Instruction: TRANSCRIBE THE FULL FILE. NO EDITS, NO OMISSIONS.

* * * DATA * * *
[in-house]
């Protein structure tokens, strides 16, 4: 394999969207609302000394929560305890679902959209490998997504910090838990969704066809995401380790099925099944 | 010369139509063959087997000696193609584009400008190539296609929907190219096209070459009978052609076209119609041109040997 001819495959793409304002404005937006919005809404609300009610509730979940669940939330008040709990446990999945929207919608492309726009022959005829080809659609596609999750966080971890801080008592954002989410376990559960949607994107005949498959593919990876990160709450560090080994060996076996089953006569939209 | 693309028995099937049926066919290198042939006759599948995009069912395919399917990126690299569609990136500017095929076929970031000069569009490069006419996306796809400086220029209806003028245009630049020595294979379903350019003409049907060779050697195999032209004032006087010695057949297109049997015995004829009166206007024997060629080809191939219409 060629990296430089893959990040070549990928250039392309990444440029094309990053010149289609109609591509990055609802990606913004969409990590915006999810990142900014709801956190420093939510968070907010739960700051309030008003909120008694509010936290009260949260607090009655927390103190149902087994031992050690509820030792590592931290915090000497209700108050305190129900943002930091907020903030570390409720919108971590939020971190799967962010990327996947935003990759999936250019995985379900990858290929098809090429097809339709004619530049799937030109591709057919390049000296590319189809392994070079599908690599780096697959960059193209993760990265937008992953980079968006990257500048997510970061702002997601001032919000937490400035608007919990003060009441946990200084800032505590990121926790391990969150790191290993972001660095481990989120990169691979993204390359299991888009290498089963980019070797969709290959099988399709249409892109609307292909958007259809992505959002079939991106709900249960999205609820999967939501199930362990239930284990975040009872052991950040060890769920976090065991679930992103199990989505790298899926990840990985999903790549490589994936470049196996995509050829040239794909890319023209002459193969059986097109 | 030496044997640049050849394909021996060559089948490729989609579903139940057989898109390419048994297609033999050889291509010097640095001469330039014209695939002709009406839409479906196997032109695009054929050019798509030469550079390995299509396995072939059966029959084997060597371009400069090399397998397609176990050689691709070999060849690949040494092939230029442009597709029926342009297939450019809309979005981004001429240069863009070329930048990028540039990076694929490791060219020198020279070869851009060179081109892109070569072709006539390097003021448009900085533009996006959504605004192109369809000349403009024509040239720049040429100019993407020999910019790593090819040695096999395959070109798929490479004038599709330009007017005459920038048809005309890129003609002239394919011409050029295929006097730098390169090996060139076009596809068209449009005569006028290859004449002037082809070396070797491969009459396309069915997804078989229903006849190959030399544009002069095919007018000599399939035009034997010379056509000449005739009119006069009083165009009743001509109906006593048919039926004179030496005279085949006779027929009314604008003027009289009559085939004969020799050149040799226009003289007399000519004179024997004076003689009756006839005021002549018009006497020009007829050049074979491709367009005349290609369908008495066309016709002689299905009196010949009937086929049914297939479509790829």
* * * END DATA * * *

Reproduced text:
[in-house]
């Protein structure tokens, strides 16, 4: 394999969207609302000394929560305890679902959209490998997504910090838990969704066809995401380790099925099944 | 010369139509063959087997000696193609584009400008190539296609929907190219096209070459009978052609076209119609041109040997 001819495959793409304002404005937006919005809404609300009610509730979940669940939330008040709990446990999945929207919608492309726009022959005829080809659609596609999750966080971890801080008592954002989410376990559960949607994107005949498959593919990876990160709450560090080994060996076996089953006569939209 | 693309028995099937049926066919290198042939006759599948995009069912395919399917990126690299569609990136500017095929076929970031000069569009490069006419996306796809400086220029209806003028245009630049020595294979379903350019003409049907060779050697195999032209004032006087010695057949297109049997015995004829009166206007024997060629080809191939219409 060629990296430089893959990040070549990928250039392309990444440029094309990053010149289609109609591509990055609802990606913004969409990590915006999810990142900014709801956190420093939510968070907010739960700051309030008003909120008694509010936290009260949260607090009655927390103190149902087994031992050690509820030792590592931290915090000497209700108050305190129900943002930091907020903030570390409720919108971590939020971190799967962010990327996947935003990759999936250019995985379900990858290929098809090429097809339709004619530049799937030109591709057919390049000296590319189809392994070079599908690599780096697959960059193209993760990265937008992953980079968006990257500048997510970061702002997601001032919000937490400035608007919990003060009441946990200084800032505590990121926790391990969150790191290993972001660095481990989120990169691979993204390359299991888009290498089963980019070797969709290959099988399709249409892109609307292909958007259809992505959002079939991106709900249960999205609820999967939501199930362990239930284990975040009872052991950040060890769920976090065991679930992103199990989505790298899926990840990985999903790549490589994936470049196996995509050829040239794909890319023209002459193969059986097109 | 030496044997640049050849394909021996060559089948490729989609579903139940057989898109390419048994297609033999050889291509010097640095001469330039014209695939002709009406839409479906196997032109695009054929050019798509030469550079390995299509396995072939059966029959084997060597371009400069090399397998397609176990050689691709070999060849690949040494092939230029442009597709029926342009297939450019809309979005981004001429240069863009070329930048990028540039990076694929490791060219020198020279070869851009060179081109892109070569072709006539390097003021448009900085533009996006959504605004192109369809000349403009024509040239720049040429100019993407020999910019790593090819040695096999395959070109798929490479004038599709330009007017005459920038048809005309890129003609002239394919011409050029295929006097730098390169090996060139076009596809068209449009005569006028290859004449002037082809070396070797491969009459396309069915997804078989229903006849190959030399544009002069095919007018000599399939035009034997010379056509000449005739009119006069009083165009009743001509109906006593048919039926004179030496005279085949006779027929009314604008003027009289009559085939004969020799050149040799226009003289007399000519004179024997004076003689009756006839005021002549018009006497020009007829050049074979491709367009005349290609369908008495066309016709002689299905009196010949009937086929049914297939479509790829």